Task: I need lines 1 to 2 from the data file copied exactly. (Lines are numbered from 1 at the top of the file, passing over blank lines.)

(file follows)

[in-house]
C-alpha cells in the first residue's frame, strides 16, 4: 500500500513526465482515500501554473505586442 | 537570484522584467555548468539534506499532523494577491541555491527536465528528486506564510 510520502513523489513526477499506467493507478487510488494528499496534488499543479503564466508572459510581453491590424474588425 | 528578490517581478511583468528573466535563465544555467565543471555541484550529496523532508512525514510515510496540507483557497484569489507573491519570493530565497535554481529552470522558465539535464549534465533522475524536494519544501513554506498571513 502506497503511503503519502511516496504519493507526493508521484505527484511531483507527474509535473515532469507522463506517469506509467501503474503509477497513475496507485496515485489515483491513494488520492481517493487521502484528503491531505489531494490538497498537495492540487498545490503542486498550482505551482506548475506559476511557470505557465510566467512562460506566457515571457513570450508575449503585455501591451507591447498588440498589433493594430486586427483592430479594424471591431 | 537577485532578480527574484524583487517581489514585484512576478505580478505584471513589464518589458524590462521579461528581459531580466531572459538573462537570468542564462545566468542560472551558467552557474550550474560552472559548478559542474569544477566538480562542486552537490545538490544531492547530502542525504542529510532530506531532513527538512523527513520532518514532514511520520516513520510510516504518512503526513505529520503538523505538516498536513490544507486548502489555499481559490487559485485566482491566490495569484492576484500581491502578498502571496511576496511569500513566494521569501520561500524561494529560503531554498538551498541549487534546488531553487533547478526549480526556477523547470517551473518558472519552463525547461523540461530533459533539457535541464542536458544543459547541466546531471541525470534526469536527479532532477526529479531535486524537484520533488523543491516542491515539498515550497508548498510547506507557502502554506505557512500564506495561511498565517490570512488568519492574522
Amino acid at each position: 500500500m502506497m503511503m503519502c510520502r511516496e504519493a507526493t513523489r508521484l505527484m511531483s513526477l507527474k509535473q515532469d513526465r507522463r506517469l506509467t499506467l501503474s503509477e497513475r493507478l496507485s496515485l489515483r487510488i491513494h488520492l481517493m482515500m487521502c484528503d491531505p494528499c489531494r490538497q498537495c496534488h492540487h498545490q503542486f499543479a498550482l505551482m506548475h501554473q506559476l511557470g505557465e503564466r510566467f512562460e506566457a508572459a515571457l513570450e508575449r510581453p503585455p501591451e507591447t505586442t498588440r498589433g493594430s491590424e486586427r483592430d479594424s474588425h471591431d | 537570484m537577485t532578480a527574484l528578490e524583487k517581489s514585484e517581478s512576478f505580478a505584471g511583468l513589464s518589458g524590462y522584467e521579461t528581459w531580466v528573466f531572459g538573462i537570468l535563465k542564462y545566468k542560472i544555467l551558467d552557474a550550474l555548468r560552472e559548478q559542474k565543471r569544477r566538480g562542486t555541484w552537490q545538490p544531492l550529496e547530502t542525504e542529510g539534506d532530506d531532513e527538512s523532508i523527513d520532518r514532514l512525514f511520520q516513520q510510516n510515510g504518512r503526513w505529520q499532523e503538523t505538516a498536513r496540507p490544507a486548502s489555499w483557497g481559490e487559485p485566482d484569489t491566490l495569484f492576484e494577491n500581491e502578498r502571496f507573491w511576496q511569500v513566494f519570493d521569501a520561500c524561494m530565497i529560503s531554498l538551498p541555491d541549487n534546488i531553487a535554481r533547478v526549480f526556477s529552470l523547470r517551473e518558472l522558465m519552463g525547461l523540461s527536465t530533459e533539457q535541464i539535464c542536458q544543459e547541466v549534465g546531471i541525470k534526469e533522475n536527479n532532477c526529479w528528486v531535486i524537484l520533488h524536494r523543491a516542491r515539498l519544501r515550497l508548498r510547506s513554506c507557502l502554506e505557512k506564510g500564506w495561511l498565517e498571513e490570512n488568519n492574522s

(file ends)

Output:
[in-house]
C-alpha cells in the first residue's frame, strides 16, 4: 500500500513526465482515500501554473505586442 | 537570484522584467555548468539534506499532523494577491541555491527536465528528486506564510 510520502513523489513526477499506467493507478487510488494528499496534488499543479503564466508572459510581453491590424474588425 | 528578490517581478511583468528573466535563465544555467565543471555541484550529496523532508512525514510515510496540507483557497484569489507573491519570493530565497535554481529552470522558465539535464549534465533522475524536494519544501513554506498571513 502506497503511503503519502511516496504519493507526493508521484505527484511531483507527474509535473515532469507522463506517469506509467501503474503509477497513475496507485496515485489515483491513494488520492481517493487521502484528503491531505489531494490538497498537495492540487498545490503542486498550482505551482506548475506559476511557470505557465510566467512562460506566457515571457513570450508575449503585455501591451507591447498588440498589433493594430486586427483592430479594424471591431 | 537577485532578480527574484524583487517581489514585484512576478505580478505584471513589464518589458524590462521579461528581459531580466531572459538573462537570468542564462545566468542560472551558467552557474550550474560552472559548478559542474569544477566538480562542486552537490545538490544531492547530502542525504542529510532530506531532513527538512523527513520532518514532514511520520516513520510510516504518512503526513505529520503538523505538516498536513490544507486548502489555499481559490487559485485566482491566490495569484492576484500581491502578498502571496511576496511569500513566494521569501520561500524561494529560503531554498538551498541549487534546488531553487533547478526549480526556477523547470517551473518558472519552463525547461523540461530533459533539457535541464542536458544543459547541466546531471541525470534526469536527479532532477526529479531535486524537484520533488523543491516542491515539498515550497508548498510547506507557502502554506505557512500564506495561511498565517490570512488568519492574522